If you choose to continuous use of birth control pills, simply take one hormone pill every day. If your pills come in a pack of 28, do not take the spacer pills. If your pills come in a package of 21, just start your new pack as soon as you finish the old one. By only taking the hormone pills and not taking the one week break there will be no withdrawal bleeding. Only monophasic pills can be used for this purpose; monophasic pills contain the same amount of hormones in each pill.
To have a quarterly (every 3 month) period: Take the birth control pill that contain hormones for three full months. Then take the spacer pills (sugar pills, placebo pills) for one week before returning to the hormone pills. Work with your health care provider on a type of pill and regime that works for you. It is recommended that you give yourself four breaks or “periods” each year. Some birth control pills are specially pre-packaged for quarterly periods or 4 periods per year.
To decide when to (or not to) have your period: You are likely to have withdrawal bleeding during the week of spacer non-hormonal pills. You get to decide when to take the full week of spacers. For example if you have a big special event or trip scheduled, then take the hormone pills continuously through the event or trip. Then after the big event or trip, take 7 days of the spacer pills and have your period.
Is it safe to go so long with no period? With regular birth control pills, you take hormonal pills for three continuous weeks then a one week break during which you would have a “withdrawal bleed.” A withdrawal bleed is different from a natural period. When a woman is not on hormonal birth control, the lining of the uterus thickens in preparation for a possible pregnancy. After ovulation, if no pregnancy implanted, the uterus sheds the thick menstrual lining.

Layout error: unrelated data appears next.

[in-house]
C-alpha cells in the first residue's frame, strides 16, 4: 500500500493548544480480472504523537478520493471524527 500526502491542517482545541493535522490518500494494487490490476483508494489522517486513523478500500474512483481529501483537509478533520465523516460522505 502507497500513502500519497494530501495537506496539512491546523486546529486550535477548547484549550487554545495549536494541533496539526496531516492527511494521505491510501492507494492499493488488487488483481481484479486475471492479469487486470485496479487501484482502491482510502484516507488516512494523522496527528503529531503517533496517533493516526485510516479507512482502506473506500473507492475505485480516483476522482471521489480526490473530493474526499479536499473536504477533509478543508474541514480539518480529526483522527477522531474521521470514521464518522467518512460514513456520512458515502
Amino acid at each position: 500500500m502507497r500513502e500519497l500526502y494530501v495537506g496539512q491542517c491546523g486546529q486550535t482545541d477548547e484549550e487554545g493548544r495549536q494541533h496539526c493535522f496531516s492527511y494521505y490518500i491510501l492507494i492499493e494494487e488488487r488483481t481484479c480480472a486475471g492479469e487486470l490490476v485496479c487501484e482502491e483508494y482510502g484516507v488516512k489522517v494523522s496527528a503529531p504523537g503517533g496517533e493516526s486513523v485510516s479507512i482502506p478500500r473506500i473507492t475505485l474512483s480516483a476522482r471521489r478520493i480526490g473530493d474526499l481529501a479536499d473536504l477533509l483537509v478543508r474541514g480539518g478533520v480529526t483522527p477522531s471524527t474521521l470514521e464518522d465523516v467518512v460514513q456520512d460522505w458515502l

With continuous hormonal use the lining of the uterus does not thicken and thus there is nothing or very little for the uterus to empty. Research shows it is safe and effective to use certain birth control pills continuously without stopping for a “period.”
Break through bleeding, or bleeding mid-cycle is very common in the first six months of continual hormonal use. Over time your body will get used to the constant level of hormones and this side effect will usually disappear within 4-6 months of continuous hormonal use.
Non-steroidal anti-inflammatory medications (naproxen or ibuprofen) can decrease bleeding and make you more comfortable during this adjustment time. If your bleeding continues after one week on an anti-inflammatory, consult your health provider.